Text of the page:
I like to run as my cardiovascular exercise, and I live in the perfect climate (for me, at least) to do it. I took a couple weeks off from running and rode my bicycle instead.
My front wheel caught a flat, for the second time in three weeks, Saturday morning.
I don’t know if the bike shop installed the inner tube incorrectly (I found a tiny puncture in it that led to the flat), if the tire allows for too much space that lets debris get into the inner tube, if I’ve just had bad bike luck, or what. What I do know is I couldn’t get a flat tire via running.
Though I like riding my bike, I’ve always preferred running. One reason is there are half as many failure points: when cycling, you have your body plus your bike to take care of. When running, there’s only your body to be concerned with (though in fairness, running is a lot more strenuous on the body than riding a bicycle).
When running, it’s just you and the terrain. If anything goes wrong. It’s on your person — which probably isn’t a good thing — but your body will let you know, quickly.
As far as setups go, it can’t get any leaner than that.
Every new element added to a situation — a bicycle, car, person, weather — that must cooperate or perform for your mission to be completed is what we call a “failure point.”
When driving cross-country, your car is a failure point. On a bike ride, the bike is a failure point. At a wedding, the bride and groom are both failure points. Every failure point is a chance for everything to stop working.
On the surface, it would seem wise, then, to keep things small and lean. Fewer elements = fewer possibilities for it all falling apart. This is the exact reason why some people start a business working solo and never recruit help: no additional people means no intruder can mess it up.
That doesn’t explain how the Amazons or Apples or Wal-Marts of the world work though. They have thousands of moving pieces in their operations — and the stores always open, the products ship on time, the websites work… How do they do it?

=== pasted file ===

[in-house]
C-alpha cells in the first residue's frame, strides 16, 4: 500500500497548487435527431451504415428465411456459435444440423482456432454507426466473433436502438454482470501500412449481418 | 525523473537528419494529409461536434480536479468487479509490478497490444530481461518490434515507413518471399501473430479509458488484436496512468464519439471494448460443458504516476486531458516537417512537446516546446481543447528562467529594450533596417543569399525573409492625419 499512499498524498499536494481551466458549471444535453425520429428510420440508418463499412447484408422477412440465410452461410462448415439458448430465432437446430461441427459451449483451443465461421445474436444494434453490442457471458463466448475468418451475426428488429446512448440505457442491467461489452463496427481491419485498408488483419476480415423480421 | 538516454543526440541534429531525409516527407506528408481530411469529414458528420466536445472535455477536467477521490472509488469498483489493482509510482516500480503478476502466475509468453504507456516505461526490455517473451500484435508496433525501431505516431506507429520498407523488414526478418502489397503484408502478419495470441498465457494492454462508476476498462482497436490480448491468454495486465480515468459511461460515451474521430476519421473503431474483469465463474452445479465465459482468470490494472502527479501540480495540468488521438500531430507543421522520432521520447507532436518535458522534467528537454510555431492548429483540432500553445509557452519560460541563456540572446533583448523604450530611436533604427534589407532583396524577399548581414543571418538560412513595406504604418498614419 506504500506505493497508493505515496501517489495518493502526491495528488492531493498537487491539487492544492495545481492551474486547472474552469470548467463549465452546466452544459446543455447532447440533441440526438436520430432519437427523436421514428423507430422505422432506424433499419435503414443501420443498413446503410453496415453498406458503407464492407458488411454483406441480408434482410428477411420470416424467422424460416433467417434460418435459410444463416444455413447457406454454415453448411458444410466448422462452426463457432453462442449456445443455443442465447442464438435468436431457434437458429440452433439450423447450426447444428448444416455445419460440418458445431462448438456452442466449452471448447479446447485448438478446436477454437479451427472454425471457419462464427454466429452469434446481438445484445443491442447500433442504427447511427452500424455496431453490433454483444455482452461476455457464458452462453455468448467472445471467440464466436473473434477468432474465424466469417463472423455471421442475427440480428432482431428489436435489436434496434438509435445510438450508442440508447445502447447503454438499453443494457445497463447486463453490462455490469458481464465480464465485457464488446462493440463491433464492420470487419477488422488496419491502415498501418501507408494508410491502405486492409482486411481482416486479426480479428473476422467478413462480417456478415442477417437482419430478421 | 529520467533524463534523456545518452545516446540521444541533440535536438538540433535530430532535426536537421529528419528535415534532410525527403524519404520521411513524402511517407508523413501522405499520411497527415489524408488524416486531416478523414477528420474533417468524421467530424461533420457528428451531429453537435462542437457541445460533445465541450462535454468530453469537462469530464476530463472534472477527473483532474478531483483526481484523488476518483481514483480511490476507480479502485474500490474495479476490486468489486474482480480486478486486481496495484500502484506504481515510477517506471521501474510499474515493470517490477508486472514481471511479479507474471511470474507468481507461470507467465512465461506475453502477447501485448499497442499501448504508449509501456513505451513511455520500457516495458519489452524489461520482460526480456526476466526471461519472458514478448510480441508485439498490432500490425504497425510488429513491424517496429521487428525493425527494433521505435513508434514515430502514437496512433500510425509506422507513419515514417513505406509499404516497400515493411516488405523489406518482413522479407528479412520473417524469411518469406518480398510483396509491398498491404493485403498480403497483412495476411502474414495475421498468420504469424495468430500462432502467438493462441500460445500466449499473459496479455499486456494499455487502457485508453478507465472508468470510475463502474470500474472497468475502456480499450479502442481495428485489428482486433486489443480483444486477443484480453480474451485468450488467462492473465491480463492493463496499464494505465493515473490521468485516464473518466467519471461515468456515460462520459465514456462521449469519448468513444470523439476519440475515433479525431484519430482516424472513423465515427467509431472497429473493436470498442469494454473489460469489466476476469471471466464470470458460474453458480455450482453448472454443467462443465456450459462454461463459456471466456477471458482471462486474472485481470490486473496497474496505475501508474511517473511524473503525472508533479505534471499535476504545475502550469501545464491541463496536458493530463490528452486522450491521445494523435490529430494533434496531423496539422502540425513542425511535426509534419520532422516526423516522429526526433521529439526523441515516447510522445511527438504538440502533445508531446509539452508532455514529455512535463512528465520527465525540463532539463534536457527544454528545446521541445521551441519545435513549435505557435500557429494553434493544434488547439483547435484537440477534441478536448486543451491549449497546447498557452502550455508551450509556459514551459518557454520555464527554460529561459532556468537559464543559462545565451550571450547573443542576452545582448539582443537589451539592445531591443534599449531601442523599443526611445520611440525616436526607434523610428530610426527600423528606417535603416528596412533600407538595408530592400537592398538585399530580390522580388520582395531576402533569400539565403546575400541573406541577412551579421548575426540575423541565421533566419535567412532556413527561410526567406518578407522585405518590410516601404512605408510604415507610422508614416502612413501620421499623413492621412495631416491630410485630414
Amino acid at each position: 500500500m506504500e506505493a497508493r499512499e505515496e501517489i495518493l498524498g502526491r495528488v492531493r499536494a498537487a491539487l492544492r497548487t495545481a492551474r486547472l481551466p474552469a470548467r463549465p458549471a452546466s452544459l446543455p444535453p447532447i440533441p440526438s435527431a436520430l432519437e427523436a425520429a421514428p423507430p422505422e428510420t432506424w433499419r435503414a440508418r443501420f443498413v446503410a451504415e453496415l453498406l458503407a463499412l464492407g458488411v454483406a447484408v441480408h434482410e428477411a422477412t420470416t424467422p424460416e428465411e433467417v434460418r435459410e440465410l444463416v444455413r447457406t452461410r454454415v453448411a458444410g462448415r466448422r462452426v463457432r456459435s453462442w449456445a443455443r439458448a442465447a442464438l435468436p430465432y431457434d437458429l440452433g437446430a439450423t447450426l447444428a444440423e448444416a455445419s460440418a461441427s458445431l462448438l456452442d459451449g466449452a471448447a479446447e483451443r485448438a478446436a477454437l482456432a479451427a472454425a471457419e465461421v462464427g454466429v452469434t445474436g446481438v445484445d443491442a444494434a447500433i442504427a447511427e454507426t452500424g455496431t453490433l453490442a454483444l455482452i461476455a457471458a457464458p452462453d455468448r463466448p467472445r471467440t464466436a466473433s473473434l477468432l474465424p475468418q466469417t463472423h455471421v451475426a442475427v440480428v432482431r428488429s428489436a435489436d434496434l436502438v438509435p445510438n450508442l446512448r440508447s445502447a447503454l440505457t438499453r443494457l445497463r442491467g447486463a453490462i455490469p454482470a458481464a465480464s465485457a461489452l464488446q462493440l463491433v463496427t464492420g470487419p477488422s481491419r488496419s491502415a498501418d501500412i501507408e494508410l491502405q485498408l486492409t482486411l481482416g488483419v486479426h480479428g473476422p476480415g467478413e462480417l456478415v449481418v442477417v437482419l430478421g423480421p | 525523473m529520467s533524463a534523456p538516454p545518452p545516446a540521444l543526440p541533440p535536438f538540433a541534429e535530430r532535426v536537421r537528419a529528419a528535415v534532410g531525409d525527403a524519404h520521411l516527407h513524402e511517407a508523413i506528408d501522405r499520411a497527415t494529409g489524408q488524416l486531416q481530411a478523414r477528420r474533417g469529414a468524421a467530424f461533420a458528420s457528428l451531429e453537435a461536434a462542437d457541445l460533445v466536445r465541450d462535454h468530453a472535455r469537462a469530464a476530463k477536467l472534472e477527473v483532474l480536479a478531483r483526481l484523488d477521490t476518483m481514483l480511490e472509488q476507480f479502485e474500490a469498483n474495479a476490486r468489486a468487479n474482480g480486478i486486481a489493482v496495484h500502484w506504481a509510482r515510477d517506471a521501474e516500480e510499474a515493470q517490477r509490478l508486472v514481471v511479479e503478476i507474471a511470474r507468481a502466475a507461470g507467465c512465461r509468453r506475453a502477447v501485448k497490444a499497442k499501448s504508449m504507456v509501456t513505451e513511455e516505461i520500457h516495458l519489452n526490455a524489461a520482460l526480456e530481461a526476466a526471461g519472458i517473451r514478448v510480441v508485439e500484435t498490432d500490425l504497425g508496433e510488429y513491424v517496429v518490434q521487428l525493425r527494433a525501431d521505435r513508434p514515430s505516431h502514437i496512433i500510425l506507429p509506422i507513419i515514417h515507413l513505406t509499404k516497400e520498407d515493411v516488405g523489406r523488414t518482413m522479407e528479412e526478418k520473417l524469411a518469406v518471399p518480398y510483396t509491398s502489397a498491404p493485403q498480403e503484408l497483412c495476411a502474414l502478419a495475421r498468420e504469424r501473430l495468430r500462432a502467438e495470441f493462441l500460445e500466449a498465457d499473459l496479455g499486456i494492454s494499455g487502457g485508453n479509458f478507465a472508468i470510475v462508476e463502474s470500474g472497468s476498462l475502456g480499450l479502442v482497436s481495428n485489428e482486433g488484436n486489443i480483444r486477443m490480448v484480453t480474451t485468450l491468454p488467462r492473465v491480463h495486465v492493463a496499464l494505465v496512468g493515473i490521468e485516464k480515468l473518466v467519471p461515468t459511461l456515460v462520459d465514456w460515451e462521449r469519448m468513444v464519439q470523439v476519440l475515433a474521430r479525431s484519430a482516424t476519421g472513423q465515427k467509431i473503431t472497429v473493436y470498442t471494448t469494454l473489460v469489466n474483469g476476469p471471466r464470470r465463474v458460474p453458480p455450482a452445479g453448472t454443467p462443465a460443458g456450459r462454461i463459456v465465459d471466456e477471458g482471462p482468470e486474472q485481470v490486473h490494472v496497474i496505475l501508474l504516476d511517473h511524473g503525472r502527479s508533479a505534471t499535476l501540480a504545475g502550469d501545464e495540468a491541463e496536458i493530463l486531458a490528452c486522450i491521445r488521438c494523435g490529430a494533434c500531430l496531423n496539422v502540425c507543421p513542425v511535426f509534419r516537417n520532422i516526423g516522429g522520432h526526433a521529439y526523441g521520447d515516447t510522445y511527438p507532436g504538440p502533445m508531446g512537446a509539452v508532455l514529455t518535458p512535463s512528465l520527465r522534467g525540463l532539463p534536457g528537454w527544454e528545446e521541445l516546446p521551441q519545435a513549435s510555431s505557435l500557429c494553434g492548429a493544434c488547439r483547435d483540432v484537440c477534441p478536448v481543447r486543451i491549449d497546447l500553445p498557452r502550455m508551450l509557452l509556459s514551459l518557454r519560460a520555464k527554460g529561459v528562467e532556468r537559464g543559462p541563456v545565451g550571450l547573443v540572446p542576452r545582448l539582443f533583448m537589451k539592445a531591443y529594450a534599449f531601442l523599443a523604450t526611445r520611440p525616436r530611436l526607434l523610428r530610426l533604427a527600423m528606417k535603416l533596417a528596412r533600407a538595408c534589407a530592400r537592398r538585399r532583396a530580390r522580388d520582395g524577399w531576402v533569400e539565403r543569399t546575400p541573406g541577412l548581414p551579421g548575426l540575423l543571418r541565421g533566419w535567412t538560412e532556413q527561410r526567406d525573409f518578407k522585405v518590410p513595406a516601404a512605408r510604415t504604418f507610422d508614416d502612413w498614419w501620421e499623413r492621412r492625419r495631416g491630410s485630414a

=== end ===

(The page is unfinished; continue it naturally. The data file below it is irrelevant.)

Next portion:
They insulate themselves against the failure points.
By having backup systems, guides and processes that anyone can access and follow, and multiple capable people for every role, no one element — person, place or thing — can stop the machine from running smoothly.
A professional cyclist (or even a seasoned weekend rider) carries tools that can fix a flat tire quickly. If an Apple Store employee calls out sick for their shift, another available employee is called in. All possible failures are anticipated and prepared for.
Anything that pops up that makes them feel they weren’t prepared, they get prepared for so it doesn’t happen again. This is reflected in policy updates and adjustments to systems. Gyms, for example, now have rules about photographing other members with your phone. We didn’t need that rule ten years ago. Restaurants now offer “contactless” delivery where you never even see the person who brings your food. In an on-point organization, no failure point is hit more than once.
You reduce and eliminate your failure points the same way.
1) When you run into something that you clearly weren’t prepared for, note what it was and why it surprised you. And don’t let it happen again.
2) Continually update your systems to reflect the changes going on around you. Don’t get caught living in yesterday while everyone else has turned the page to today.
3) Ask yourself where and how you would attack you if you were an enemy or competitor. You know your weak points better than anyone. Don’t rationalize them or act like they don’t exist. Work On Your Game!
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